If your landlord uses this agreement and you’re happy with the details, it isn’t usually necessary to have it checked by a lawyer as the terms and conditions are simple and written in non-legal language (other countries please take note!).
Most tenancy agreements are on a periodic basis, which means that the tenancy continues indefinitely until either party gives notice. A tenant is required to give 21 days notice to end a tenancy, but a landlord must give 90 days, except in exceptional circumstances, such as when he wishes to move into the property himself (in which case he needs to give 42 days notice only). It’s also possible to have a tenancy agreement for a fixed period, in which case the tenancy lasts for the period agreed at the outset only, although it can be extended by mutual agreement.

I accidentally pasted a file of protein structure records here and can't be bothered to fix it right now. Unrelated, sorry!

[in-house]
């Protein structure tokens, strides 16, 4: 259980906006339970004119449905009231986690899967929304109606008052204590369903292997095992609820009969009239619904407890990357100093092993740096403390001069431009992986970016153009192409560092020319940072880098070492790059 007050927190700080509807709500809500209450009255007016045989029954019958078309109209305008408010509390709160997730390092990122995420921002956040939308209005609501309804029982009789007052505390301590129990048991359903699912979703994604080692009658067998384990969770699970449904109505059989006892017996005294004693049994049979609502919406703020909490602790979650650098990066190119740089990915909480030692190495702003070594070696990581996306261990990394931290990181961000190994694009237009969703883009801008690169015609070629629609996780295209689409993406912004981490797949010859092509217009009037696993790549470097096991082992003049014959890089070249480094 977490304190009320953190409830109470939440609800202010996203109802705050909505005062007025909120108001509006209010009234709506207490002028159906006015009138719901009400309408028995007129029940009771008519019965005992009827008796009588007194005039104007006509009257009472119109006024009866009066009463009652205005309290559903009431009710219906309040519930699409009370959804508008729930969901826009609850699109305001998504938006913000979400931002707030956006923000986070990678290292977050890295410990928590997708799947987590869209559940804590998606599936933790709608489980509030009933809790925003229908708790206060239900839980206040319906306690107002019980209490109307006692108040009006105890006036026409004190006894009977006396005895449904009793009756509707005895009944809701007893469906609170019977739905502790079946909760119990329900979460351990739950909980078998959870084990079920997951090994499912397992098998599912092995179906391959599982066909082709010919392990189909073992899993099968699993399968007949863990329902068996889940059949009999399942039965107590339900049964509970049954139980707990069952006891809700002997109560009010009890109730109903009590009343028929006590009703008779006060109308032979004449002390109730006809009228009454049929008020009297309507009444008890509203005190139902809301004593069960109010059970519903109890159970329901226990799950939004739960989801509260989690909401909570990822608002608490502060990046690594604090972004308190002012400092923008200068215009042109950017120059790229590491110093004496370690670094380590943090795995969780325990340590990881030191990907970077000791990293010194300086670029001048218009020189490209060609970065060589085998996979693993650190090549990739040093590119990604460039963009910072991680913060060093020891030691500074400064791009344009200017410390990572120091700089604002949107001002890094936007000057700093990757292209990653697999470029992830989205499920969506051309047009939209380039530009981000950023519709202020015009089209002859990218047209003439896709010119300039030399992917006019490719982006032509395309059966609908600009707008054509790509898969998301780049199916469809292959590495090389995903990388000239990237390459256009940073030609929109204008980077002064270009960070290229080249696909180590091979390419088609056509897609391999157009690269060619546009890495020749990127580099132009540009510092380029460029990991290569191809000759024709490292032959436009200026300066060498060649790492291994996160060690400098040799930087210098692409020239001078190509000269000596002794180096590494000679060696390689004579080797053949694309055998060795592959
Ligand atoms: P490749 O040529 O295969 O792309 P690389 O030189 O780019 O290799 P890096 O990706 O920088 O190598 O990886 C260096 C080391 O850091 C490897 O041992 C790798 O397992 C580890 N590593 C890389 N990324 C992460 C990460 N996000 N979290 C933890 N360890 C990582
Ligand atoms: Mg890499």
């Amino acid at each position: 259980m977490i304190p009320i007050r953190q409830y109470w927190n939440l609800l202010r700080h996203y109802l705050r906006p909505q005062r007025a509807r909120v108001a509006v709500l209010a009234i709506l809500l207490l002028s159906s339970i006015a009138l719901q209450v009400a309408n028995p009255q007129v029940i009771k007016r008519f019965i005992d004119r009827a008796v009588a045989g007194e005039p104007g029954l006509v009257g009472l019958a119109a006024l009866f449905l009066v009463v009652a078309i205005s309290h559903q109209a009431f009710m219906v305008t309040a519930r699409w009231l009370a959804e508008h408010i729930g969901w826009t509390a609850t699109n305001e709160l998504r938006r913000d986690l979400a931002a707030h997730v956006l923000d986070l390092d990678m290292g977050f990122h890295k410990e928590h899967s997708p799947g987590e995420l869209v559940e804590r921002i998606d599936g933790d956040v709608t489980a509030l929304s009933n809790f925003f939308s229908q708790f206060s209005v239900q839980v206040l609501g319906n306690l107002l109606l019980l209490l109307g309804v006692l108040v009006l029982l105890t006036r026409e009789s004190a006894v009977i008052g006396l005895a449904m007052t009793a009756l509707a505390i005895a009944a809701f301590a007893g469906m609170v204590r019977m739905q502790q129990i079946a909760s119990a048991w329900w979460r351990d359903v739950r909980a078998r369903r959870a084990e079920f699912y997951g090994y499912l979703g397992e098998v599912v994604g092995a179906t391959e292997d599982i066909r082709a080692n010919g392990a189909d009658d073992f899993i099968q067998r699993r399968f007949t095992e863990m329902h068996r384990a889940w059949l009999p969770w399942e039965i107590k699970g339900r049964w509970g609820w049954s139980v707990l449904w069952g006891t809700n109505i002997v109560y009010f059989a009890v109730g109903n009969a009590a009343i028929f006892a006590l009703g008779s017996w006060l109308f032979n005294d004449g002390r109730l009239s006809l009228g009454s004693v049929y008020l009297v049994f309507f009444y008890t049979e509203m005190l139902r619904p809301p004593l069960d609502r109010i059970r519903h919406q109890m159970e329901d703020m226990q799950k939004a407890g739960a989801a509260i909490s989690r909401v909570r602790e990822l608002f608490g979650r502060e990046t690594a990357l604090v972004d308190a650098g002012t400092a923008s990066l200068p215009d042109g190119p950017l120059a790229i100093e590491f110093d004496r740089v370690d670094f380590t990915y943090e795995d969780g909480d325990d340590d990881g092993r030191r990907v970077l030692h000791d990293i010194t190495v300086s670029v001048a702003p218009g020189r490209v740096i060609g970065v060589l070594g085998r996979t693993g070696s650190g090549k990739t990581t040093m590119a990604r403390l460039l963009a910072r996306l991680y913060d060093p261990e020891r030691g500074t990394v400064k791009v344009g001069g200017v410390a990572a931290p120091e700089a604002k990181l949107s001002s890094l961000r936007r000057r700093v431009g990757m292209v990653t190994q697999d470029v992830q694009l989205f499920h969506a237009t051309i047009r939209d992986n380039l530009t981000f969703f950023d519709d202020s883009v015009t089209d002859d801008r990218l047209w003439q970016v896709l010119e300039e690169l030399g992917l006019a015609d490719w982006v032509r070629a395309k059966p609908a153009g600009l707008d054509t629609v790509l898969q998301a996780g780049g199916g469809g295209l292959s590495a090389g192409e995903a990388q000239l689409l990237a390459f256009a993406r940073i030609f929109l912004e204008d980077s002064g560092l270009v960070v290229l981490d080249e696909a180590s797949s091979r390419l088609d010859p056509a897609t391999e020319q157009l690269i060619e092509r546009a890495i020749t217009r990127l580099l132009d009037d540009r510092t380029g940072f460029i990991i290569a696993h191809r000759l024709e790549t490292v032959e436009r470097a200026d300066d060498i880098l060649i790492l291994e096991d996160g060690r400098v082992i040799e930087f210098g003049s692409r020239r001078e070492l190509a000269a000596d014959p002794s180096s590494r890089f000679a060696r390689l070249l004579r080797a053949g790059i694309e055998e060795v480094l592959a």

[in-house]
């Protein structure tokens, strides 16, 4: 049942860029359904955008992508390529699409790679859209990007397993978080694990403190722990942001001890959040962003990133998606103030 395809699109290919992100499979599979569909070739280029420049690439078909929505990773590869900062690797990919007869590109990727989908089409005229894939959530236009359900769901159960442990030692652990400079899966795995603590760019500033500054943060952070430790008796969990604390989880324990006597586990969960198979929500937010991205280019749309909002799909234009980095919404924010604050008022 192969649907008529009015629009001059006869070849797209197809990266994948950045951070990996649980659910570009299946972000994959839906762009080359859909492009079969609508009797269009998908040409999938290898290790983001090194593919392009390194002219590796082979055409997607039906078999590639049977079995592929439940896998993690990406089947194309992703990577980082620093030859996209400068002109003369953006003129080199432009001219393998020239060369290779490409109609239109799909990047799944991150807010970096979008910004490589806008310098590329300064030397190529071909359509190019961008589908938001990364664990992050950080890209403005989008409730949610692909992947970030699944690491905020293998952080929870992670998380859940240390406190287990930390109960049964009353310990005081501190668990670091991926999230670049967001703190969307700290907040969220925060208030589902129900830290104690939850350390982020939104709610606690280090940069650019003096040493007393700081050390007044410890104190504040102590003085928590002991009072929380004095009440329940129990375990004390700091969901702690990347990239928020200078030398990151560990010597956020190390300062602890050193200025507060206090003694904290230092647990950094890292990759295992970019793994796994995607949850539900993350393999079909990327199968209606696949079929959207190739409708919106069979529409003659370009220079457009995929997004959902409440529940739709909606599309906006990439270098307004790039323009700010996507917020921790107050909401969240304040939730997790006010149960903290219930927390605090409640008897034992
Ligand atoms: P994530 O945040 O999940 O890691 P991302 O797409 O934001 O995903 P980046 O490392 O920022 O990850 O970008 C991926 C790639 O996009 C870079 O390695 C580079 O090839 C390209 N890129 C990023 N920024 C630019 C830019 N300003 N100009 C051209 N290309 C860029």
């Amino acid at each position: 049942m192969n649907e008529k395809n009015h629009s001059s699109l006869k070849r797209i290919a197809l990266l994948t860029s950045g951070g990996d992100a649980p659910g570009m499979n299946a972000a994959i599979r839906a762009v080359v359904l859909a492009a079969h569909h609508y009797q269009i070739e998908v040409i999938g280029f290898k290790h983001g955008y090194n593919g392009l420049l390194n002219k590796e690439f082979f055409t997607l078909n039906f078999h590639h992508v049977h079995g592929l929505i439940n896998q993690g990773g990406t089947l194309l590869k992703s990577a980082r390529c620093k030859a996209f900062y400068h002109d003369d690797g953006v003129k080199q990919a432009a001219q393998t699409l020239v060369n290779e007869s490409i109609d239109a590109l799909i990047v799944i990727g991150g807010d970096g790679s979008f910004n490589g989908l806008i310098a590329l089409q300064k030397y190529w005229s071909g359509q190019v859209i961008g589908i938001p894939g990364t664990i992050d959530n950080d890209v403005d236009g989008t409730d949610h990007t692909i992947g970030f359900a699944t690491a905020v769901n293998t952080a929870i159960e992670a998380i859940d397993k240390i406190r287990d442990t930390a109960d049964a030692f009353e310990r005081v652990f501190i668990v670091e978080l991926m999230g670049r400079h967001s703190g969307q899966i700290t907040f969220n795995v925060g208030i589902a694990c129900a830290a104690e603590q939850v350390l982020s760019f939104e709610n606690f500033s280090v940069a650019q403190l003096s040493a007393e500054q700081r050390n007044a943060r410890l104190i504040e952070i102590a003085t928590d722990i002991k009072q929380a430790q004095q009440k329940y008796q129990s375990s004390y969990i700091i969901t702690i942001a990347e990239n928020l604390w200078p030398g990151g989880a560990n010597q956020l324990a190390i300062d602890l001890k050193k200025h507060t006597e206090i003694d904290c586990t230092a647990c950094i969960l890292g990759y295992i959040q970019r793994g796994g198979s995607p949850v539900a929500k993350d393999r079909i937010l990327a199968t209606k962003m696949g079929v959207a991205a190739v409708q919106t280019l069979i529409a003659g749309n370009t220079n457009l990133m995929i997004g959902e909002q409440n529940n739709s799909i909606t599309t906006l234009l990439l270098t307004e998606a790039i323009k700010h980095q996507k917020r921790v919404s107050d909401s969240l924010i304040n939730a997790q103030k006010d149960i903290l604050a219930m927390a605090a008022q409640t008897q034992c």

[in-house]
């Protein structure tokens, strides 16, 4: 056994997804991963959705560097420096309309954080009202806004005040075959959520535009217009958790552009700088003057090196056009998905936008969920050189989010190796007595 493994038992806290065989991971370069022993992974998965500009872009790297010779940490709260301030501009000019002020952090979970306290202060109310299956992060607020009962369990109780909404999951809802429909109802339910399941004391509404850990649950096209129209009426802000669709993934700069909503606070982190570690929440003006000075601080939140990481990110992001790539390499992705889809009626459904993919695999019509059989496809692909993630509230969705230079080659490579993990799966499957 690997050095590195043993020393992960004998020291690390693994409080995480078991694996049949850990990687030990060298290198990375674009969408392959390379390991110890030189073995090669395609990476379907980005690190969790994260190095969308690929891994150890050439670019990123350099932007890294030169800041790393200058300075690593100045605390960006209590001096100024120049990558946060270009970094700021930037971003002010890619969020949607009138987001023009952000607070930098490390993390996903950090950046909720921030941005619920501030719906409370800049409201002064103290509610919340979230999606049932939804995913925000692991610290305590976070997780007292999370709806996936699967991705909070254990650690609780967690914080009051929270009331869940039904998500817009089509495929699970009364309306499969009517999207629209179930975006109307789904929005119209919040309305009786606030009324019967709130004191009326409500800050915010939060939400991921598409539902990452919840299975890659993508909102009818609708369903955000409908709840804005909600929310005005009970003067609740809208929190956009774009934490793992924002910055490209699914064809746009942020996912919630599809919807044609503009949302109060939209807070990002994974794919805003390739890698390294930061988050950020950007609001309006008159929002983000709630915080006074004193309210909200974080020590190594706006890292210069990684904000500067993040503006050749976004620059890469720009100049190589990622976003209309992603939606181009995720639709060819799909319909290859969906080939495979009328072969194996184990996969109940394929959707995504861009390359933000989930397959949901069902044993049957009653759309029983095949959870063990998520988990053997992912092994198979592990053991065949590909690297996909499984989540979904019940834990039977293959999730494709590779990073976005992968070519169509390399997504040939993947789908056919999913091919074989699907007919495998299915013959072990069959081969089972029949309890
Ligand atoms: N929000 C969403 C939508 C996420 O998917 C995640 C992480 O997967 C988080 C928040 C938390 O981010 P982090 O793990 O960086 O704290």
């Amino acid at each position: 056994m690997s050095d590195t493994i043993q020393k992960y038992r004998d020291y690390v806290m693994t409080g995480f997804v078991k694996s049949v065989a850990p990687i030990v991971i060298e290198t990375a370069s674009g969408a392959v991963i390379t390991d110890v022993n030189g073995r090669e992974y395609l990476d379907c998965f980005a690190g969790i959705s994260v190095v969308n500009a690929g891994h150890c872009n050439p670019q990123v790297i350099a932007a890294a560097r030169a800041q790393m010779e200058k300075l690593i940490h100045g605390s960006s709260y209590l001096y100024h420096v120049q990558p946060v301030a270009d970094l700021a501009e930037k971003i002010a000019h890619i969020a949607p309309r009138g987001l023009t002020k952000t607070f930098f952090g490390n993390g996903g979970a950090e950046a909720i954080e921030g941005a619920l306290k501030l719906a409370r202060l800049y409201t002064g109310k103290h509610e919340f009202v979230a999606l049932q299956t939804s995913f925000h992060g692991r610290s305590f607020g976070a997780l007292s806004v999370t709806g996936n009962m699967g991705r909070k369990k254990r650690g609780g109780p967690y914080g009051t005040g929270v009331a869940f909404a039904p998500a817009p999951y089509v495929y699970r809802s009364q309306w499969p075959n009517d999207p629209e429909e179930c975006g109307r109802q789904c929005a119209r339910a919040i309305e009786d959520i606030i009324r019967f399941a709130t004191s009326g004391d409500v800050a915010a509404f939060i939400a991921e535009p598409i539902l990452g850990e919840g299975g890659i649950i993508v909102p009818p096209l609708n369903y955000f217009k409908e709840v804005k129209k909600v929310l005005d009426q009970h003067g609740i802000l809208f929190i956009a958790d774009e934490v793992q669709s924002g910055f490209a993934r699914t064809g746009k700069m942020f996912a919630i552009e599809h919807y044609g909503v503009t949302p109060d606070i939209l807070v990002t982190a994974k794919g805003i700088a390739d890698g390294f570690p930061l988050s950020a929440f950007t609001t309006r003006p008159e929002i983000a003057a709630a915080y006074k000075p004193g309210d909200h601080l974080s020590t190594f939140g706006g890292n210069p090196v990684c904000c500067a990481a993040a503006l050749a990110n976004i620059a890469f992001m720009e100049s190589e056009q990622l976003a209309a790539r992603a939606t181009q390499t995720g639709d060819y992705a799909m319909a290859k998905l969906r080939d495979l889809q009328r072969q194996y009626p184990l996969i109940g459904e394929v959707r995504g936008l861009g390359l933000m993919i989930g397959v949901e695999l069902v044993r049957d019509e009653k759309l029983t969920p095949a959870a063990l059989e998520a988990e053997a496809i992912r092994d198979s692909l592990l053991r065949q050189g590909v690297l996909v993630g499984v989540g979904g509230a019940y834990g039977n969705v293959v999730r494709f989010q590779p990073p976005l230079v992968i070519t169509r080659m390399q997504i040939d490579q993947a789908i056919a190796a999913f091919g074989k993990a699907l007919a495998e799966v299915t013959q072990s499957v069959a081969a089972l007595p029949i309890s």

When you take up a tenancy, you must pay a bond to the landlord, which is usually the equivalent of one or two weeks’ rent, although legally it can be up to four weeks. The bond isn’t held by the landlord but by the Bond Processing Unit of the Tenancy Services Centre (Department of Building and Housing) and the landlord must pay your bond to the Unit within 23 working days of receiving it. At the end of the tenancy, the Bond Processing Unit refunds your bond less the cost of any damage (for which you’re responsible under the standard tenancy agreement).
Rent is usually paid fortnightly. The landlord must pay rates and home insurance, although your belongings may not be covered under the landlord’s policy and you may need to take out separate insurance for these.
If you have a dispute with your landlord, the Tenancy Services Centre will advise you on your rights and responsibilities and help resolve the problem. The largest causes of disputes in rented property, apart from tenants’ failure to pay the rent on time, are landlords who don’t maintain their premises (although they’re legally required to) and problems with neighbours (who may also be the same landlord’s tenants) in, for example, an apartment block or units.